Here’s a car that you still see frequently in Colorado, both on the street and in the junkyard. You see Tercel 4WD wagons on the street here because they’re cheap, sensible winter cars and they tend to keep grinding out the hundreds of thousands of miles in their Tercelian slow-motion fashion… and you see them in the junkyard because they’re not worth enough to fix when something major finally fails.

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Piston Slap: Financial Traction, AWD Distraction?

John writes:

Hey Sajeev,

Since you requested goofy questions for Piston Slap, I’ve got one:

A friend of mine told me that her dad had a Subaru (I don’t know what particular model). He had one of the tires blow out, and even though he knew he should either replace all four tires, or have the new one shaved down to match the other three, he decided to risk it and just use the one new tire as is. Consequently, the all wheel drive system got messed up due to the ever so slight mismatch in tire diameters. Is this for real? I’ve never heard anything like that before.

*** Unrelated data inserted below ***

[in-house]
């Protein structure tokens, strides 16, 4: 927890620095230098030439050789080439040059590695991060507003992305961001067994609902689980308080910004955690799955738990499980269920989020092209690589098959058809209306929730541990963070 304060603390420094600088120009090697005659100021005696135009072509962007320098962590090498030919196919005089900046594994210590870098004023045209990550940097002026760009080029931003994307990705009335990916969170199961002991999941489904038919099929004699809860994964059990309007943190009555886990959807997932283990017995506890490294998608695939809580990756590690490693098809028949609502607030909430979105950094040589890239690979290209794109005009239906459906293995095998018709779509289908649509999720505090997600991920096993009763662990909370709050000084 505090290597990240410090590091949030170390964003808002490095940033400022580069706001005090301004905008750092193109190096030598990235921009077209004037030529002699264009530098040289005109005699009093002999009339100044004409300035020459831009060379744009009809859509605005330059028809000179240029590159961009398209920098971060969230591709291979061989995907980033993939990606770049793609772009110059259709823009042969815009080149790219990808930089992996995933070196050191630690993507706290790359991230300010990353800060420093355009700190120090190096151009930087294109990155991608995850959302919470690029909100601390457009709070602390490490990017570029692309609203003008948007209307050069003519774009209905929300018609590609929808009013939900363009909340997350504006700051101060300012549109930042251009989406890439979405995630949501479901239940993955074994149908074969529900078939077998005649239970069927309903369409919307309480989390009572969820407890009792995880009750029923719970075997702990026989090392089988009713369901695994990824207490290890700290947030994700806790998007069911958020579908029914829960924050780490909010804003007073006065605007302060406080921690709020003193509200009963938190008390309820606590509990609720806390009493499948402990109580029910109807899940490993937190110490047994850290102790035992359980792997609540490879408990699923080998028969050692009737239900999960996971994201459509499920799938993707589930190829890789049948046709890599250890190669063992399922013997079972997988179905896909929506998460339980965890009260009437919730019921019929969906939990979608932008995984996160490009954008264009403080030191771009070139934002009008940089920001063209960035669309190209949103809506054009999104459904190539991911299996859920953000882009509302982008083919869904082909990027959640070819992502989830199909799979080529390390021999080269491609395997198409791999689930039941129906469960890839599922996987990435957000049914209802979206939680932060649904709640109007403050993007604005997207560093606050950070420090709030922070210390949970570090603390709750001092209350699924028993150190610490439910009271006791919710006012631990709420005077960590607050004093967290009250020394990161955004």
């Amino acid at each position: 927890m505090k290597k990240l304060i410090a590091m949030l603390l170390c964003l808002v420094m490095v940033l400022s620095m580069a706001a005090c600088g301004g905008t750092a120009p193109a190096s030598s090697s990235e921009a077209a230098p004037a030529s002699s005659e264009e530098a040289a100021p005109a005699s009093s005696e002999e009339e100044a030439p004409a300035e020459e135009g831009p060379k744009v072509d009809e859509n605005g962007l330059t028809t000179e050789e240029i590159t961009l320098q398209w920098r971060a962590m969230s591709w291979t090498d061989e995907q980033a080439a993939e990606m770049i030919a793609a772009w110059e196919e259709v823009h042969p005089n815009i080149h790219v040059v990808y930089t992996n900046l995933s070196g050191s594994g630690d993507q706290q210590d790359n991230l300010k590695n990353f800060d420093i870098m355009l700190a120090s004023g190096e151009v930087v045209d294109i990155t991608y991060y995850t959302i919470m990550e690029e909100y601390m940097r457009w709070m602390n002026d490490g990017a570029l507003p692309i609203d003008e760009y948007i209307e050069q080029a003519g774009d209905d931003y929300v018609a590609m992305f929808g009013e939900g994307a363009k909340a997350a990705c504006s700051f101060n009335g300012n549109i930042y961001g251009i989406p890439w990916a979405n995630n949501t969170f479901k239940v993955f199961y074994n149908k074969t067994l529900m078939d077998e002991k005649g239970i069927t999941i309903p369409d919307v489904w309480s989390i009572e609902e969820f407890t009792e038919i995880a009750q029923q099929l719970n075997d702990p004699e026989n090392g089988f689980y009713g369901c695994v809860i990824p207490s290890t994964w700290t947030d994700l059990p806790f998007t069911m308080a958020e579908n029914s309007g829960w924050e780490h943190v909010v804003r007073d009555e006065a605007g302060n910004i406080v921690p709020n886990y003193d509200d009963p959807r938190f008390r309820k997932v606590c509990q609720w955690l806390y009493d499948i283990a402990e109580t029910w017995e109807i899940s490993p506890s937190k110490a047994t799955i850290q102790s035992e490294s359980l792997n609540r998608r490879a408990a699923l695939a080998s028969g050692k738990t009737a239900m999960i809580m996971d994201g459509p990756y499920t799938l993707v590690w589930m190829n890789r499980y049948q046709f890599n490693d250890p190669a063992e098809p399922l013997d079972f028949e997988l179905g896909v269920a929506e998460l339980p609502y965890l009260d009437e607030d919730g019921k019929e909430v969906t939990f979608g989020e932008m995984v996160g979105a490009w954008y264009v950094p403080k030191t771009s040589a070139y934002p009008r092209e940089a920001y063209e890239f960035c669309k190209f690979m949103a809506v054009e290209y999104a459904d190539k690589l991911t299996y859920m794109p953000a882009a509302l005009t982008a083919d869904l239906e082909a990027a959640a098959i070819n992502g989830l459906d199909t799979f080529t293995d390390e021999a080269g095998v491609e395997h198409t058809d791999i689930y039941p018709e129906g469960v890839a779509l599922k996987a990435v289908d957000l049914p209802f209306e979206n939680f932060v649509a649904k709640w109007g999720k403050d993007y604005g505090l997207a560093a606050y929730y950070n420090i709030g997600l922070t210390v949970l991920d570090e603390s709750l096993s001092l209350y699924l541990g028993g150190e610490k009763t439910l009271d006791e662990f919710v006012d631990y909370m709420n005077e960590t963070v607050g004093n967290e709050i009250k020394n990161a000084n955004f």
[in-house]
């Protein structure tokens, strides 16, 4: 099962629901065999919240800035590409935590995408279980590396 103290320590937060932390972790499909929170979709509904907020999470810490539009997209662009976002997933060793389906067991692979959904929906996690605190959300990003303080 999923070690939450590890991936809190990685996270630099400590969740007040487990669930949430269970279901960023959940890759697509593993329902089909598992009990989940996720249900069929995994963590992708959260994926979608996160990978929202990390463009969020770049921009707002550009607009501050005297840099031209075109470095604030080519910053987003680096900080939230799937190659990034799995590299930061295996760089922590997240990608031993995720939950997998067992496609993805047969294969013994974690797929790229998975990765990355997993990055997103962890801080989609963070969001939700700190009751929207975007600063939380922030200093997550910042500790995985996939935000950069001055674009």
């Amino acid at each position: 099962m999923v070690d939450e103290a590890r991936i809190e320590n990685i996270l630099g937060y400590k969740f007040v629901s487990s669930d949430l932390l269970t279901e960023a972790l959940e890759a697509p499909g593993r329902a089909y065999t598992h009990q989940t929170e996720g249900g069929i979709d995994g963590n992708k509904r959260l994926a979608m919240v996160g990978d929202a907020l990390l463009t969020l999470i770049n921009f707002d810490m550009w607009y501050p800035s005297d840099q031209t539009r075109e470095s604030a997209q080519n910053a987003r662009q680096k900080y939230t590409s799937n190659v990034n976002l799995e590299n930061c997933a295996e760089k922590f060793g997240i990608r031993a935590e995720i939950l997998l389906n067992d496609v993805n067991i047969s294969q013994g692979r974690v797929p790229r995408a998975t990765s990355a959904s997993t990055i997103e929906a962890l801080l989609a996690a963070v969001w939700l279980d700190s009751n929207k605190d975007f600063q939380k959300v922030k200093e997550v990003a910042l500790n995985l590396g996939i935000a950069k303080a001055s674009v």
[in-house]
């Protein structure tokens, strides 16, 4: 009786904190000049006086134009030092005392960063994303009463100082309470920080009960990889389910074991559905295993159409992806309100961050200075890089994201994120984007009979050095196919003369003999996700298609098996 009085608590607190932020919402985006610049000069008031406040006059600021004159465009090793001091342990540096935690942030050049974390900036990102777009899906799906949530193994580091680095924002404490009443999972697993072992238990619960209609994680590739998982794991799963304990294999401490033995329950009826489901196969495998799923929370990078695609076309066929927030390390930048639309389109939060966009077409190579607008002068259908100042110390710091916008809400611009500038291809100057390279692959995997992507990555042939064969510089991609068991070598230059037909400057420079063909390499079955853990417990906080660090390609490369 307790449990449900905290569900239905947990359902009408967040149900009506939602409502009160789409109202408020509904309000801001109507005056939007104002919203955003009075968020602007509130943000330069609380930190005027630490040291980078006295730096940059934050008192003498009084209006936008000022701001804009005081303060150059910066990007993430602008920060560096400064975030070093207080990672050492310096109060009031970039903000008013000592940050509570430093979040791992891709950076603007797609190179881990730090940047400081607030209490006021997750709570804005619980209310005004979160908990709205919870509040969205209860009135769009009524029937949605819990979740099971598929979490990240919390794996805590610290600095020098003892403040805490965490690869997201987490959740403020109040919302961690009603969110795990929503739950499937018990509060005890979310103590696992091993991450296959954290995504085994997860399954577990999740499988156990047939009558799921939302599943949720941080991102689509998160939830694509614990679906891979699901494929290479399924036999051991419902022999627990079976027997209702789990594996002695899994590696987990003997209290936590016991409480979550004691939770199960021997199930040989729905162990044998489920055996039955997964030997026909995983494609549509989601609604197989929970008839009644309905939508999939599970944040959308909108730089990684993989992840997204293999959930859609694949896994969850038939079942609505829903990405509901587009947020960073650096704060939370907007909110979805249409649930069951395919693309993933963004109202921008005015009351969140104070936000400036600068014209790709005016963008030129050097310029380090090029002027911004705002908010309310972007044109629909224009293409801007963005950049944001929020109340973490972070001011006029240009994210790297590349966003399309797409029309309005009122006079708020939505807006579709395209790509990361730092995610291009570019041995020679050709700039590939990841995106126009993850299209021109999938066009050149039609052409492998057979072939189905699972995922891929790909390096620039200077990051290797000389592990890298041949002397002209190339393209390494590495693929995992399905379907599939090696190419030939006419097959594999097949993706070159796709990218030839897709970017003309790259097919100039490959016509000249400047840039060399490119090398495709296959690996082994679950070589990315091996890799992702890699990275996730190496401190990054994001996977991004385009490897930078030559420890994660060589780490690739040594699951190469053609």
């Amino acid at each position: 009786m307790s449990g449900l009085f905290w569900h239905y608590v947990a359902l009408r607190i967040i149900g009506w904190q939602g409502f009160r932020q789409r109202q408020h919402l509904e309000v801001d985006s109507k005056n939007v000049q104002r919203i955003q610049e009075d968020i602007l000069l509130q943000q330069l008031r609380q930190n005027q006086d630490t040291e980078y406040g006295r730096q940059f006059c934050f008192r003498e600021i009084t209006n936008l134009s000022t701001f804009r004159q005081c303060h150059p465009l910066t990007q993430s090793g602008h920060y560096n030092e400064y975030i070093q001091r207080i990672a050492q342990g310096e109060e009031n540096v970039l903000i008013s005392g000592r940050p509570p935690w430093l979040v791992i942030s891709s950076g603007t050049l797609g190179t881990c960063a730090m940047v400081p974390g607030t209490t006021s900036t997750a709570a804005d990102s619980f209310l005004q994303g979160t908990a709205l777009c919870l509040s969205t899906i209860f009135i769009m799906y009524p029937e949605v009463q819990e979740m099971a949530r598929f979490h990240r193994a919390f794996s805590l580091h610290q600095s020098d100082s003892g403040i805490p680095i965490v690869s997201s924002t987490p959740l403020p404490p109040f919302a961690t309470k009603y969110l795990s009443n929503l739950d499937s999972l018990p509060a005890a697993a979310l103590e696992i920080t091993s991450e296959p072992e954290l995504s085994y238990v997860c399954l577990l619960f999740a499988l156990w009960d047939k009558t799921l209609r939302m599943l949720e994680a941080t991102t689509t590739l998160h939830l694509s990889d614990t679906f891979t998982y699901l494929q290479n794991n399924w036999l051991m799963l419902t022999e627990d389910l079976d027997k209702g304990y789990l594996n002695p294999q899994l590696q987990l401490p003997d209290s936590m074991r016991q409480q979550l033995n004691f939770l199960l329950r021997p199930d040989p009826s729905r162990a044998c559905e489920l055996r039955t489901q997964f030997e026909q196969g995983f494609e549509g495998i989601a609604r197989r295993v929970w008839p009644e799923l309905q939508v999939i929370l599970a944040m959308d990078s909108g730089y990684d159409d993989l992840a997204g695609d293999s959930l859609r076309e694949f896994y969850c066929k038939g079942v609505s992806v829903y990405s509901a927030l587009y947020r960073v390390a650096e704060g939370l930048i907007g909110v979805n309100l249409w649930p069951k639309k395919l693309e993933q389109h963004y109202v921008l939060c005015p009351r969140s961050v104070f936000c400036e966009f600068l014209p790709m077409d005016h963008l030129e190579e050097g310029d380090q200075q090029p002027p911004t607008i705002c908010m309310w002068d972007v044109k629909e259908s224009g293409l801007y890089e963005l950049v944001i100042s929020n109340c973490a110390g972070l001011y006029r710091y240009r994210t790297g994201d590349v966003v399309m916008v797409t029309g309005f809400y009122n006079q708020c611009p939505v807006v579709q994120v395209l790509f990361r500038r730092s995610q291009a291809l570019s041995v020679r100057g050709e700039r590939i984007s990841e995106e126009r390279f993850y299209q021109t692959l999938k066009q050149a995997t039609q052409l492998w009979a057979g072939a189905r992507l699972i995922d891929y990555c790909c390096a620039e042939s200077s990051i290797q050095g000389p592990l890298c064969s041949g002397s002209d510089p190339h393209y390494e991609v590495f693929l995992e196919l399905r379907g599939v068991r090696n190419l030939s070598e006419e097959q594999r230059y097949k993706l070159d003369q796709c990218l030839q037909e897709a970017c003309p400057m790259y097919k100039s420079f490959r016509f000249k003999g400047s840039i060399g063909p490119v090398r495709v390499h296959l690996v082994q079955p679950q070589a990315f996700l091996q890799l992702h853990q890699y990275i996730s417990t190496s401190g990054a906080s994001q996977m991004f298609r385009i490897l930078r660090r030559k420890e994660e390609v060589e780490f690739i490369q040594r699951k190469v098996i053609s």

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Next Acura RL Will Not Have Electric SH-AWD As Standard

Today, TTAC was treated to what might be the first look at Acura’s newest flagship. While we saw renderings of the new car, we weren’t allowed to take photographs – but none of the information released was embargoed.

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Review: 2012 Infiniti QX56 Take Two